The properties belonging to plaintiff and defendant were in common ownership at one time and as a result of the transfer of the property to plaintiff's predecessors in title, it was necessary to have an easement over the Owen family's property to reach Raeford Road. The option agreement of 10 March 1962 clearly states that upon exercise of the option, the Owen family would dedicate a public street running from plaintiff's property to Raeford Road. The option contained a metes and bounds description of the proposed road. This was in fact done in the street dedication to the City of Fayetteville dated 1 November 1966, which specifically refers to the option agreement. The option agreement and the dedication clearly show the intent of the Owen family for the 50-foot easement, later known as Putte Williams Road, to be used for purposes of ingress and egress from Raeford Road to the Office Park Property. In 1969, Putte Williams Road was paved, with curbing and guttering. The road has been used by the public ever since that time. There were sufficient findings of fact to support the trialcourt's conclusion of a way of necessity.
    Defendant contends that the trial court erred in concluding that plaintiff was entitled to use Putte Williams Road under the provisions of N.C. Gen. Stat. § 136-96. It asserts that because the City of Fayetteville never accepted the dedication, the 1966 filing was merely an offer of dedication. Defendant further asserts that the offer of dedication was revocable at any time and was in fact revoked by members of the Owen family in 2000.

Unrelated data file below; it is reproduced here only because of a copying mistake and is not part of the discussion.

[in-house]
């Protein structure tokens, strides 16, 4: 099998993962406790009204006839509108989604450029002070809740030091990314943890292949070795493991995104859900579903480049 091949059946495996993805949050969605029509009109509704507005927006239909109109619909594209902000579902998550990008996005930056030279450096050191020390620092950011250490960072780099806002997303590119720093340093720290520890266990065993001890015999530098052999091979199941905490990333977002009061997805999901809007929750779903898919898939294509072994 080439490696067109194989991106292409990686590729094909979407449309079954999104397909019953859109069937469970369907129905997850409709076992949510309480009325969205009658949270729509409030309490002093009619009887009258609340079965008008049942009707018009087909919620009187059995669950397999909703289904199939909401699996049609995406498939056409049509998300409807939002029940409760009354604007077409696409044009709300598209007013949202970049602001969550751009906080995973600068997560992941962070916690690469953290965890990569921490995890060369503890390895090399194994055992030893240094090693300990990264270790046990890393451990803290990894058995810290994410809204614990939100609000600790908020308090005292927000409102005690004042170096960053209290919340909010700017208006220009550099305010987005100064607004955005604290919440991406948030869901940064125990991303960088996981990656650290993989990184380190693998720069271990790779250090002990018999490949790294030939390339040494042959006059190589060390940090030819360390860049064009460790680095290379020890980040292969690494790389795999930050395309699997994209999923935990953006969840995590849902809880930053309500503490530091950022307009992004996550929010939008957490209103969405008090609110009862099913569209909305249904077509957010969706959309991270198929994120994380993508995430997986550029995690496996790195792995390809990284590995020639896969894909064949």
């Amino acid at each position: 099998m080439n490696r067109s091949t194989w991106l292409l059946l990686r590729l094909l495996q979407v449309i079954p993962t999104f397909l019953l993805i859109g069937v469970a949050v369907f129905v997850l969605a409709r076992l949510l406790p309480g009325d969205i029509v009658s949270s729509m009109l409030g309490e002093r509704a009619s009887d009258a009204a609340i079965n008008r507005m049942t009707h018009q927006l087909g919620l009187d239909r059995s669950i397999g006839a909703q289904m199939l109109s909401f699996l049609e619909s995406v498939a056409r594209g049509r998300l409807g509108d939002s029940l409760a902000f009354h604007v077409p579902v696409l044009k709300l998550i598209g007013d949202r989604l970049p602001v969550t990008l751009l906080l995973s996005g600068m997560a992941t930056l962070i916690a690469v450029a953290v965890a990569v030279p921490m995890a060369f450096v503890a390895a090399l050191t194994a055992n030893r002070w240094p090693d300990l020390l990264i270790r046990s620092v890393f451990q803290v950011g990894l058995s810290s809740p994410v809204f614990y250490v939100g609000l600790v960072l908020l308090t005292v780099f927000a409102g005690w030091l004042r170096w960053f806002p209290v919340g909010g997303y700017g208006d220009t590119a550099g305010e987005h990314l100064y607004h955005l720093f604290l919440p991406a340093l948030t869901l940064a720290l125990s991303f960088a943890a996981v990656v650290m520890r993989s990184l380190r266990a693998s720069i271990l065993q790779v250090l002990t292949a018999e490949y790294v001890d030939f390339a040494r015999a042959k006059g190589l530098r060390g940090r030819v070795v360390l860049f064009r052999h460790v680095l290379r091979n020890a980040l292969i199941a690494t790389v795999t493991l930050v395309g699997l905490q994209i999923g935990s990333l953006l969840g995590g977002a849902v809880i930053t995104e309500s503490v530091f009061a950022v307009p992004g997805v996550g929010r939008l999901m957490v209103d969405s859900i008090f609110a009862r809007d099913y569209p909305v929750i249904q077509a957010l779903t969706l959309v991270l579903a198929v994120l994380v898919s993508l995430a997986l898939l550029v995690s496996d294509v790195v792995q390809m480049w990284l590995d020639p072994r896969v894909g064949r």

Section 136-96 provides a means for withdrawal of a street dedication where the property in question is not actually opened and used by the public within fifteen years. N.C. Gen. Stat. § 136-96 (2001); Town of Atlantic Beach v. Tradewinds Campground, Inc., 97 N.C. App. 655, 389 S.E.2d 276, cert. denied, 326 N.C. 805, 393 S.E.2d 906 (1990). The statute requires that no abandonment of the street shall be presumed until the dedicator or his successors file a declaration of withdrawal with the register of deeds in the county where the property is located. The statute further provides that it has no application where the street is necessary to afford convenient ingress and egress to parcels of land conveyed by the dedicator. Steadman v. Town of Pinetops, 251 N.C. 509, 112 S.E.2d 102 (1960).
    In this case, the trial judge specifically found that Putte Williams Road “was at the time of dedication and is today,necessary to provide convenient ingress and egress between the Office Park Property and Raeford Road.” This finding was supported by competent evidence. Therefore, the attempted withdrawal of the street dedication was not effective under N.C. Gen. Stat. § 136-96. This assignment of error is overruled.
    Because we have held that the trial court did not err in concluding that plaintiff acquired the easement by way of necessity and that section 136-96 does not apply in this situation, we affirm the decision of the trial court and do not address defendant's other arguments.
    AFFIRMED.
    Judges MARTIN and HUDSON concur.
    Report per Rule 30(e).